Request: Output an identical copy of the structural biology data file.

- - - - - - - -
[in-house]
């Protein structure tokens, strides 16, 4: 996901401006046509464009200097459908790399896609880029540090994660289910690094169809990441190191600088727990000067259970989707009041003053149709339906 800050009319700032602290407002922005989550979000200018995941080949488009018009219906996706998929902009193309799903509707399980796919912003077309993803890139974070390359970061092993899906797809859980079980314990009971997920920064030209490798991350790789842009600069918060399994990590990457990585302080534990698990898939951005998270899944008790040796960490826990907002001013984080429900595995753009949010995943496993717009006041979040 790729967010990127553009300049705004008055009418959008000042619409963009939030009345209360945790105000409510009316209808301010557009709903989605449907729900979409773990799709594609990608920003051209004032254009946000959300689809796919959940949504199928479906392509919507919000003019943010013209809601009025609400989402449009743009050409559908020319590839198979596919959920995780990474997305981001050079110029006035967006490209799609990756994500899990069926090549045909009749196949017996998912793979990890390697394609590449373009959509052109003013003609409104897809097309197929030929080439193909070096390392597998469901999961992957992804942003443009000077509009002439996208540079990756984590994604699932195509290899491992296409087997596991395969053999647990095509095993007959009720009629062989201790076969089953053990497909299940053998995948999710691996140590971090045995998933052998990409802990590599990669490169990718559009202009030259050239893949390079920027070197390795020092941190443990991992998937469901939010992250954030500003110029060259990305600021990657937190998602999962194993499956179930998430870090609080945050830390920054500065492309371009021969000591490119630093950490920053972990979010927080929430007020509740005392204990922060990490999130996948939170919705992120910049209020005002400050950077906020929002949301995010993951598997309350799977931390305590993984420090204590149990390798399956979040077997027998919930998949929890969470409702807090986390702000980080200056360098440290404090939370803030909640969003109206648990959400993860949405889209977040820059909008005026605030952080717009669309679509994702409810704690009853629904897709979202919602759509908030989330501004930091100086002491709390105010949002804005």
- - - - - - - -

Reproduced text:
[in-house]
């Protein structure tokens, strides 16, 4: 996901401006046509464009200097459908790399896609880029540090994660289910690094169809990441190191600088727990000067259970989707009041003053149709339906 800050009319700032602290407002922005989550979000200018995941080949488009018009219906996706998929902009193309799903509707399980796919912003077309993803890139974070390359970061092993899906797809859980079980314990009971997920920064030209490798991350790789842009600069918060399994990590990457990585302080534990698990898939951005998270899944008790040796960490826990907002001013984080429900595995753009949010995943496993717009006041979040 790729967010990127553009300049705004008055009418959008000042619409963009939030009345209360945790105000409510009316209808301010557009709903989605449907729900979409773990799709594609990608920003051209004032254009946000959300689809796919959940949504199928479906392509919507919000003019943010013209809601009025609400989402449009743009050409559908020319590839198979596919959920995780990474997305981001050079110029006035967006490209799609990756994500899990069926090549045909009749196949017996998912793979990890390697394609590449373009959509052109003013003609409104897809097309197929030929080439193909070096390392597998469901999961992957992804942003443009000077509009002439996208540079990756984590994604699932195509290899491992296409087997596991395969053999647990095509095993007959009720009629062989201790076969089953053990497909299940053998995948999710691996140590971090045995998933052998990409802990590599990669490169990718559009202009030259050239893949390079920027070197390795020092941190443990991992998937469901939010992250954030500003110029060259990305600021990657937190998602999962194993499956179930998430870090609080945050830390920054500065492309371009021969000591490119630093950490920053972990979010927080929430007020509740005392204990922060990490999130996948939170919705992120910049209020005002400050950077906020929002949301995010993951598997309350799977931390305590993984420090204590149990390798399956979040077997027998919930998949929890969470409702807090986390702000980080200056360098440290404090939370803030909640969003109206648990959400993860949405889209977040820059909008005026605030952080717009669309679509994702409810704690009853629904897709979202919602759509908030989330501004930091100086002491709390105010949002804005």